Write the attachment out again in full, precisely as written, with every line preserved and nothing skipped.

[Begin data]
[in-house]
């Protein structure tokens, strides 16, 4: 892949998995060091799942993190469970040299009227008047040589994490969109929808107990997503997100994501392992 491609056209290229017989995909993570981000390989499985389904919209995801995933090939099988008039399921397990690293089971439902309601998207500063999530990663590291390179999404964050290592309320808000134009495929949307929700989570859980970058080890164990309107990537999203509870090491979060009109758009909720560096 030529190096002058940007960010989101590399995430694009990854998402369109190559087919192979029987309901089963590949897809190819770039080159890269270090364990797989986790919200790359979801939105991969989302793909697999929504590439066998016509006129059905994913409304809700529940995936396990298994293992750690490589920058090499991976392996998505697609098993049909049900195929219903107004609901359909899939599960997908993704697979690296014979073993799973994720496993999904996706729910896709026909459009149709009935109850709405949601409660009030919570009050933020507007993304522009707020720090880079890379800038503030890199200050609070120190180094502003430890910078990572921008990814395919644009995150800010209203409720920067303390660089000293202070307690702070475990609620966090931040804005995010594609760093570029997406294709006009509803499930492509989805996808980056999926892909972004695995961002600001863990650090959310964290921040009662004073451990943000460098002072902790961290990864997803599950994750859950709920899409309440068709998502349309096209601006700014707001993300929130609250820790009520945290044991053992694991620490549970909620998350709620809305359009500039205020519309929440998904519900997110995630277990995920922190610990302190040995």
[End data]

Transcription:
[in-house]
């Protein structure tokens, strides 16, 4: 892949998995060091799942993190469970040299009227008047040589994490969109929808107990997503997100994501392992 491609056209290229017989995909993570981000390989499985389904919209995801995933090939099988008039399921397990690293089971439902309601998207500063999530990663590291390179999404964050290592309320808000134009495929949307929700989570859980970058080890164990309107990537999203509870090491979060009109758009909720560096 030529190096002058940007960010989101590399995430694009990854998402369109190559087919192979029987309901089963590949897809190819770039080159890269270090364990797989986790919200790359979801939105991969989302793909697999929504590439066998016509006129059905994913409304809700529940995936396990298994293992750690490589920058090499991976392996998505697609098993049909049900195929219903107004609901359909899939599960997908993704697979690296014979073993799973994720496993999904996706729910896709026909459009149709009935109850709405949601409660009030919570009050933020507007993304522009707020720090880079890379800038503030890199200050609070120190180094502003430890910078990572921008990814395919644009995150800010209203409720920067303390660089000293202070307690702070475990609620966090931040804005995010594609760093570029997406294709006009509803499930492509989805996808980056999926892909972004695995961002600001863990650090959310964290921040009662004073451990943000460098002072902790961290990864997803599950994750859950709920899409309440068709998502349309096209601006700014707001993300929130609250820790009520945290044991053992694991620490549970909620998350709620809305359009500039205020519309929440998904519900997110995630277990995920922190610990302190040995």